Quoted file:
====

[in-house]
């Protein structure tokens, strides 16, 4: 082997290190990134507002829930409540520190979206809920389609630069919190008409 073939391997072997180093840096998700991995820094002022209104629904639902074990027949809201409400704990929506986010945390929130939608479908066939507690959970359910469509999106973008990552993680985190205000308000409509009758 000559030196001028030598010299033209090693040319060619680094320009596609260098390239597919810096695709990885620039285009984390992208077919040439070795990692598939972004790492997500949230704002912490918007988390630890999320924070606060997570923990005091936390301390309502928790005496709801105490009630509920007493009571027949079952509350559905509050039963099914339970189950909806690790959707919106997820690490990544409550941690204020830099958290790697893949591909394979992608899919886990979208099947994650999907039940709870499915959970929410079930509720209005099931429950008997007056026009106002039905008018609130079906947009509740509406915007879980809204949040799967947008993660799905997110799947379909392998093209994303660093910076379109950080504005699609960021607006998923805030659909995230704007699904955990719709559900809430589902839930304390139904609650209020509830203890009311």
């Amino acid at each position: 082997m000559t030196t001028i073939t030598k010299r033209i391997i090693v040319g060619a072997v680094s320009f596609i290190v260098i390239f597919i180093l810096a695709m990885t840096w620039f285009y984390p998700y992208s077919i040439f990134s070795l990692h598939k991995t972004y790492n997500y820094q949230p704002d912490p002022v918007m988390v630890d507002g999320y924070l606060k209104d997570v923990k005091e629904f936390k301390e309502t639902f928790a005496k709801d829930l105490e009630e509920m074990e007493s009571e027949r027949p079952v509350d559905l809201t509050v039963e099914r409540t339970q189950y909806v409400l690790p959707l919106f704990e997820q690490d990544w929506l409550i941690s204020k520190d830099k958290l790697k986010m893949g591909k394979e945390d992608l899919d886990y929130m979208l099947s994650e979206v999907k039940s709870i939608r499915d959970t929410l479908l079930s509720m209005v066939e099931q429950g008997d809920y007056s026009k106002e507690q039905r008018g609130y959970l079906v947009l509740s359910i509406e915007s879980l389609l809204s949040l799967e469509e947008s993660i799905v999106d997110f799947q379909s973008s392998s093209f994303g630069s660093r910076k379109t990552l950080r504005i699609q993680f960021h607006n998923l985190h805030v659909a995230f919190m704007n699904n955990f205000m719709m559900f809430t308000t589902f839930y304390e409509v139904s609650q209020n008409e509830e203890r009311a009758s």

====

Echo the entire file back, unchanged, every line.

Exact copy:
[in-house]
């Protein structure tokens, strides 16, 4: 082997290190990134507002829930409540520190979206809920389609630069919190008409 073939391997072997180093840096998700991995820094002022209104629904639902074990027949809201409400704990929506986010945390929130939608479908066939507690959970359910469509999106973008990552993680985190205000308000409509009758 000559030196001028030598010299033209090693040319060619680094320009596609260098390239597919810096695709990885620039285009984390992208077919040439070795990692598939972004790492997500949230704002912490918007988390630890999320924070606060997570923990005091936390301390309502928790005496709801105490009630509920007493009571027949079952509350559905509050039963099914339970189950909806690790959707919106997820690490990544409550941690204020830099958290790697893949591909394979992608899919886990979208099947994650999907039940709870499915959970929410079930509720209005099931429950008997007056026009106002039905008018609130079906947009509740509406915007879980809204949040799967947008993660799905997110799947379909392998093209994303660093910076379109950080504005699609960021607006998923805030659909995230704007699904955990719709559900809430589902839930304390139904609650209020509830203890009311």
């Amino acid at each position: 082997m000559t030196t001028i073939t030598k010299r033209i391997i090693v040319g060619a072997v680094s320009f596609i290190v260098i390239f597919i180093l810096a695709m990885t840096w620039f285009y984390p998700y992208s077919i040439f990134s070795l990692h598939k991995t972004y790492n997500y820094q949230p704002d912490p002022v918007m988390v630890d507002g999320y924070l606060k209104d997570v923990k005091e629904f936390k301390e309502t639902f928790a005496k709801d829930l105490e009630e509920m074990e007493s009571e027949r027949p079952v509350d559905l809201t509050v039963e099914r409540t339970q189950y909806v409400l690790p959707l919106f704990e997820q690490d990544w929506l409550i941690s204020k520190d830099k958290l790697k986010m893949g591909k394979e945390d992608l899919d886990y929130m979208l099947s994650e979206v999907k039940s709870i939608r499915d959970t929410l479908l079930s509720m209005v066939e099931q429950g008997d809920y007056s026009k106002e507690q039905r008018g609130y959970l079906v947009l509740s359910i509406e915007s879980l389609l809204s949040l799967e469509e947008s993660i799905v999106d997110f799947q379909s973008s392998s093209f994303g630069s660093r910076k379109t990552l950080r504005i699609q993680f960021h607006n998923l985190h805030v659909a995230f919190m704007n699904n955990f205000m719709m559900f809430t308000t589902f839930y304390e409509v139904s609650q209020n008409e509830e203890r009311a009758s």